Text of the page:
When you outsource software development, how do you ensure that security has been adequately addressed by the vendor? In this article we look at the controls that you need to be put in place over the vendor regarding the various stages of the development lifecycle
When you outsource software development, how do you ensure that security has been adequately addressed by the vendor? In this article we look at the controls that you need to be put in place over the vendor regarding the various stages of the development lifecycle.
- While signing the contract, remember to ensure the following:
- Require the vendor to provide the results of a 3rd party application security audit as part of software acceptance.
- Reserve the right to perform a process audit of the vendor’s adherence to software development processes This is to see compliance with security processes.
- Agree on turnaround times for the release of patches when a vulnerability is discovered.
- In the Software Requirements Specification (SRS), explicitly state the security requirements:
- Identify the business risks as perceived by the end user.
- Specify the security requirements that are part of your Information security policy and relevant to the application.
- As part of the testing phase, require that the security test cases for all the risks identified in the SRS be documented and shared.
- During deployment and maintenance, ensure that only security tested and approved code is deployed.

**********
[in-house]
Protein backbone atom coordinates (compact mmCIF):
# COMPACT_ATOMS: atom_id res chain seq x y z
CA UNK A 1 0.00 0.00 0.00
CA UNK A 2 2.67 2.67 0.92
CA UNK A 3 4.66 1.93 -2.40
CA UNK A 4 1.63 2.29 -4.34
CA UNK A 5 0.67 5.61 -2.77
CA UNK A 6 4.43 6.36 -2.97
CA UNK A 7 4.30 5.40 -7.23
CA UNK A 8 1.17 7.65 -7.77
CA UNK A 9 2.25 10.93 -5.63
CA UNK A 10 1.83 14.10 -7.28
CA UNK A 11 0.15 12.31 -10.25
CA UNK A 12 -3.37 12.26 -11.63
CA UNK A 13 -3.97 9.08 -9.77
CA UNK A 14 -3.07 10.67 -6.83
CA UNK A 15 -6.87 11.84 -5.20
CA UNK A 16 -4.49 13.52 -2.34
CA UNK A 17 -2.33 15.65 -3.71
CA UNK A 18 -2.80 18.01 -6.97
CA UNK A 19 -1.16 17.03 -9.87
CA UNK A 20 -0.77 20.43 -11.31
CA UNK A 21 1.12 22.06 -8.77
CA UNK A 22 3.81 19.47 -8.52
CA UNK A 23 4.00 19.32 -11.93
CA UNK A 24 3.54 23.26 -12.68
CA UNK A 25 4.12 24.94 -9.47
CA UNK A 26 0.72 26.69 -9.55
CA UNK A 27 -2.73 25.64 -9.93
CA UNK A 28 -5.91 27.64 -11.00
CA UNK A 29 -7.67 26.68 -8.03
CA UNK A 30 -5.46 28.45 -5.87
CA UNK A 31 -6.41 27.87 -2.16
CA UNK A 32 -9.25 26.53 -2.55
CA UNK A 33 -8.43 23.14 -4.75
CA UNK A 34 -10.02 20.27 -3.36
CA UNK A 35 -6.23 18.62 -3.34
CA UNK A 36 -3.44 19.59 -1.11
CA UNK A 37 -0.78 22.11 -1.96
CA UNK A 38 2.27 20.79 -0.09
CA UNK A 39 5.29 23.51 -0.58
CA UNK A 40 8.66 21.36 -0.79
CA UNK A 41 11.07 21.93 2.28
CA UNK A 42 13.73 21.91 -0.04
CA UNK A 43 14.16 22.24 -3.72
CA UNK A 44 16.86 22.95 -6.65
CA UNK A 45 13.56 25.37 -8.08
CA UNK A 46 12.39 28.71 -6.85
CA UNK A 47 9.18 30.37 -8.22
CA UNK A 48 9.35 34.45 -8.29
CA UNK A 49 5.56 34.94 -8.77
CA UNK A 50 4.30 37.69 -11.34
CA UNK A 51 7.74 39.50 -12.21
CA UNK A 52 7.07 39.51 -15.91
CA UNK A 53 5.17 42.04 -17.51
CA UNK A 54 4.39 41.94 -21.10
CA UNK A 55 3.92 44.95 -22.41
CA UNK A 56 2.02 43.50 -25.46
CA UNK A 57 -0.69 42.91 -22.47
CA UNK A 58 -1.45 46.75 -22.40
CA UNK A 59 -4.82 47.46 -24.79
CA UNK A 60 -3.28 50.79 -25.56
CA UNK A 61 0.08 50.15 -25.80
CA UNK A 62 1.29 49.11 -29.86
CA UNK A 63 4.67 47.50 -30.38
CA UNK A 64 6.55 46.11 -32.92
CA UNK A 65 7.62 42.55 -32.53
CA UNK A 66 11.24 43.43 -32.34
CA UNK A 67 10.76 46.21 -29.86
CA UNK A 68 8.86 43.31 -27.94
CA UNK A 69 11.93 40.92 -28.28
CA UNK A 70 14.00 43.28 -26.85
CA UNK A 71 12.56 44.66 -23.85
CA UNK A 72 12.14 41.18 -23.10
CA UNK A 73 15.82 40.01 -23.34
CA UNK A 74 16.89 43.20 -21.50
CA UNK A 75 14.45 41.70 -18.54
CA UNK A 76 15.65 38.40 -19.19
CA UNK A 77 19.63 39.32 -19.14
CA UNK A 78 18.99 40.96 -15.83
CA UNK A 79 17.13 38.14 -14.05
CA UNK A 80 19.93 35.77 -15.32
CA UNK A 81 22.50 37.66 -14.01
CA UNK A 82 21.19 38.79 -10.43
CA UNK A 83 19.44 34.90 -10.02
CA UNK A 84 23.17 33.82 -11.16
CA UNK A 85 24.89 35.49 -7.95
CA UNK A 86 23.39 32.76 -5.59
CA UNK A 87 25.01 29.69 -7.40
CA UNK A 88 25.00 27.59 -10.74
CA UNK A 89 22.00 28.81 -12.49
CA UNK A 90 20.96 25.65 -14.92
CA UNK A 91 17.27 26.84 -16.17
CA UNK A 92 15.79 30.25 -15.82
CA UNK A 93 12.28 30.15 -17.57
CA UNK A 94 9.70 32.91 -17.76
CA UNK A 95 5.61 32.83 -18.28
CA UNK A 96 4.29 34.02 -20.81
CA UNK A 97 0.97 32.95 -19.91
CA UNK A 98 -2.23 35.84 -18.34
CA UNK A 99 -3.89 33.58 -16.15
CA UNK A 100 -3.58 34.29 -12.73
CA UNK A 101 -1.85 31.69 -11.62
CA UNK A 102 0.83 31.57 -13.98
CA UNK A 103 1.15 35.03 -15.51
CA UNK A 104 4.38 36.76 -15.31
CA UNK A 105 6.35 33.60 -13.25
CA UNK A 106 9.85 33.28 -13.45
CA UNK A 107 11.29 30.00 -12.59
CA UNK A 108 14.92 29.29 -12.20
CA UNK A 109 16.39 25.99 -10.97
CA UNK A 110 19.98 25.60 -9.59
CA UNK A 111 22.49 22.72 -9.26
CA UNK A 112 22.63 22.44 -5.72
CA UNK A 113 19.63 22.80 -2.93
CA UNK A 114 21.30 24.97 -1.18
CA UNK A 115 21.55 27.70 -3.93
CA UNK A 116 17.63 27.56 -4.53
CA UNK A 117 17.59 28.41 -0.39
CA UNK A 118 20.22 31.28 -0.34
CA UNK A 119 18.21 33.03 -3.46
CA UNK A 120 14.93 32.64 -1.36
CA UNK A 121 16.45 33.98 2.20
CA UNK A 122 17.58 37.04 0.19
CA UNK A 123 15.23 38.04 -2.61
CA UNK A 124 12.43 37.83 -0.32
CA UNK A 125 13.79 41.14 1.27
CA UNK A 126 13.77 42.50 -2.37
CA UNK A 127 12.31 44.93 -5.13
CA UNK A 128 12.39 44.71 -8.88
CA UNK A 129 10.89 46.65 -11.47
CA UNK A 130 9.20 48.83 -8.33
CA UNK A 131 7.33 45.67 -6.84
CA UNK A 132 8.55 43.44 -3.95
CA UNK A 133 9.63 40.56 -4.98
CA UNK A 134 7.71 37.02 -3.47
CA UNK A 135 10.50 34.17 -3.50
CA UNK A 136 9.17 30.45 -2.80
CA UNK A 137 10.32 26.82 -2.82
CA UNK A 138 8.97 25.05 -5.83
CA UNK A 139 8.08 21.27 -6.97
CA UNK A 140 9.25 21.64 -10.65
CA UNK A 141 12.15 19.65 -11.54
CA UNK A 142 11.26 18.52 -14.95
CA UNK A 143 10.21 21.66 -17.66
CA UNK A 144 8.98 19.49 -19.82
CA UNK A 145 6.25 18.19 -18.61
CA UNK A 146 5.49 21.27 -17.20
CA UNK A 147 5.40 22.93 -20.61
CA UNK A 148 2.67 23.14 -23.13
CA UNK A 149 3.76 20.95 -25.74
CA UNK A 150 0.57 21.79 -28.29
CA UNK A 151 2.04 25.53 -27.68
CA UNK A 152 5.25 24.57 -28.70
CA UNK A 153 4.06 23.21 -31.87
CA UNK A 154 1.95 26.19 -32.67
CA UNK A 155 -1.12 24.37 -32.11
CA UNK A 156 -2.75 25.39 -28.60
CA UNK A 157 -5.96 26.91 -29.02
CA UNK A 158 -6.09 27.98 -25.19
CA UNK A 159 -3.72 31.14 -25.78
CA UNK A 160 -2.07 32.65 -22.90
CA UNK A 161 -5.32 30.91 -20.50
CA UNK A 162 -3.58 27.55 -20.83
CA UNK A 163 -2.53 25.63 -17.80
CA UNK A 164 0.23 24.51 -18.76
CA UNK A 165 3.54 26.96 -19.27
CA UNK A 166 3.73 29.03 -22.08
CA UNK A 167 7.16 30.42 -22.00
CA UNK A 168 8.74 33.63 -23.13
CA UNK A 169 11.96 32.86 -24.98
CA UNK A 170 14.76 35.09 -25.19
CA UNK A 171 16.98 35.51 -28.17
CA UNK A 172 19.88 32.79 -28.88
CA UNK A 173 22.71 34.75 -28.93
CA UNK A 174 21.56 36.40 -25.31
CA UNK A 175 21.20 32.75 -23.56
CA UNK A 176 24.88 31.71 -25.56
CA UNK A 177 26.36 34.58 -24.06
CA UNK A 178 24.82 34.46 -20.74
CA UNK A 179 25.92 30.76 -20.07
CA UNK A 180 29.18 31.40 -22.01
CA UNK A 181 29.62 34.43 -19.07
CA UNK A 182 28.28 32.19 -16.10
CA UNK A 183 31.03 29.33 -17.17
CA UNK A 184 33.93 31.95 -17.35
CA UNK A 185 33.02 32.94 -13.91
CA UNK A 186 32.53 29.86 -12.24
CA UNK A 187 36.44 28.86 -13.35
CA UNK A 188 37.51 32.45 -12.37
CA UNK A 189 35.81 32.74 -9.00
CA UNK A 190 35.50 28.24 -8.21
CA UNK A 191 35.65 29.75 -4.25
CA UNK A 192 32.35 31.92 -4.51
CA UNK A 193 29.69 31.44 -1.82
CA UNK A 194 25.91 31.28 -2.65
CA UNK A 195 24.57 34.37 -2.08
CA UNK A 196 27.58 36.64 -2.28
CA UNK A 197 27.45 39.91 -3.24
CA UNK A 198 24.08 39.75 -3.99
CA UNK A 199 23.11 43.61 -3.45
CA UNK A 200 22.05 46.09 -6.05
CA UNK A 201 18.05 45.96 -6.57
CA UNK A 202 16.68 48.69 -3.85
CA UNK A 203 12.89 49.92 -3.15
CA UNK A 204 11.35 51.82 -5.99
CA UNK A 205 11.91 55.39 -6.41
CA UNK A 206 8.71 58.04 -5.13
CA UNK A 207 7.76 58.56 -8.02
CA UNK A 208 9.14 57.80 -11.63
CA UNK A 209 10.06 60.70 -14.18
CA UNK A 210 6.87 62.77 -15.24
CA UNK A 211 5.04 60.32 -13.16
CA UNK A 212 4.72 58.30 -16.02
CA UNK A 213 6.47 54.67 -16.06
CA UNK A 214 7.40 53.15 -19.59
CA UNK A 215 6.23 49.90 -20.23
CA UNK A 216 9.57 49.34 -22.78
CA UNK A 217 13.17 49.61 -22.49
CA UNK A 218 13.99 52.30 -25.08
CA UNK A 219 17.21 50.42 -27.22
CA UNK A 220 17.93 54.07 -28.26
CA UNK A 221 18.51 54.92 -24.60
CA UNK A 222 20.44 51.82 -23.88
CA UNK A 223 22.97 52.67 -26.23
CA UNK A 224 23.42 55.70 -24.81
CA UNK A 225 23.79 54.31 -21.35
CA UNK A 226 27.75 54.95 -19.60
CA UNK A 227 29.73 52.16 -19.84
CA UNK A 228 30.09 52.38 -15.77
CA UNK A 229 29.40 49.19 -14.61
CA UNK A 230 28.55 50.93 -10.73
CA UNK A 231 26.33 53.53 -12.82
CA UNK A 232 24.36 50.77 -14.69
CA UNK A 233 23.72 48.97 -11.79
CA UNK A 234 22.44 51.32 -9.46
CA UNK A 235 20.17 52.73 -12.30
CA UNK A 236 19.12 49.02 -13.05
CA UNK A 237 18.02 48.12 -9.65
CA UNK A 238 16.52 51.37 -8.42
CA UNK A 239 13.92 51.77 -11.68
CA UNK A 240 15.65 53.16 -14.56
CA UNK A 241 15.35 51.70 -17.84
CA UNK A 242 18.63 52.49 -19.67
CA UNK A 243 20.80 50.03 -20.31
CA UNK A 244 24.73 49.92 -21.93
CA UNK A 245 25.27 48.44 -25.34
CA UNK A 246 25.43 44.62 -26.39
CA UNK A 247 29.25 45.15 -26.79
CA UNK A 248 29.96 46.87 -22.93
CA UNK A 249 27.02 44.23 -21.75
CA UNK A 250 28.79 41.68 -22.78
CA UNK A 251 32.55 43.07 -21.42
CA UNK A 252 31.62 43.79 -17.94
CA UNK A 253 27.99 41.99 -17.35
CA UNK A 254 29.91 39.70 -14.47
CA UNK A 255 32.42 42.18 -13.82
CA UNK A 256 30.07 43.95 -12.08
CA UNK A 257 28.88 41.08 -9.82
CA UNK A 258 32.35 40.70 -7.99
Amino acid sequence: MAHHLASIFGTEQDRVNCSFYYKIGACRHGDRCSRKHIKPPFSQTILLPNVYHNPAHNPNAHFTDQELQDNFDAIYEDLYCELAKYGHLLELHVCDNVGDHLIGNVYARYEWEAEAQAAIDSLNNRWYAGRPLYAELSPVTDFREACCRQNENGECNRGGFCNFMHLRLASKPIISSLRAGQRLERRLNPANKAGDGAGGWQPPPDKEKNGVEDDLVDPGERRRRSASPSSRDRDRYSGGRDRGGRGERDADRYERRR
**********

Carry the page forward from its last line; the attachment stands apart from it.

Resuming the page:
Let’s look more closely at two of the more involved guidelines.
The SRS should identify the security risks the business owner is concerned about. Not only does this improve the clarity of the security requirements for the vendor, it also ensures that a third party assessment effectively considers the risks perceived by the business owner. The SRS should also specify desired password requirements, how to handle forgot passwords and also identify the data that should be encrypted at the client and the server. For instance, if it is required that the application should not allow multiple concurrent logins for a user, the SRS should explicitly state that – this leaves no ambiguity for the designers, and also ensures that the product gets more meaningfully audited.
Require that the security test cases for all the risks identified in the SRS be documented and shared. Let’s take an example of a test case for testing that multiple concurrent logins are disallowed. The security test cases should describe how an exploit level test would be perpetrated and verified. (“After successfully logging into the application, manipulate the account number while retaining the session id and username: check if the details of the new account number can be accessed”.) By sharing the exploit level test cases, a vendor can assures you of the sufficiency of the security testing.
Tags: Best Practices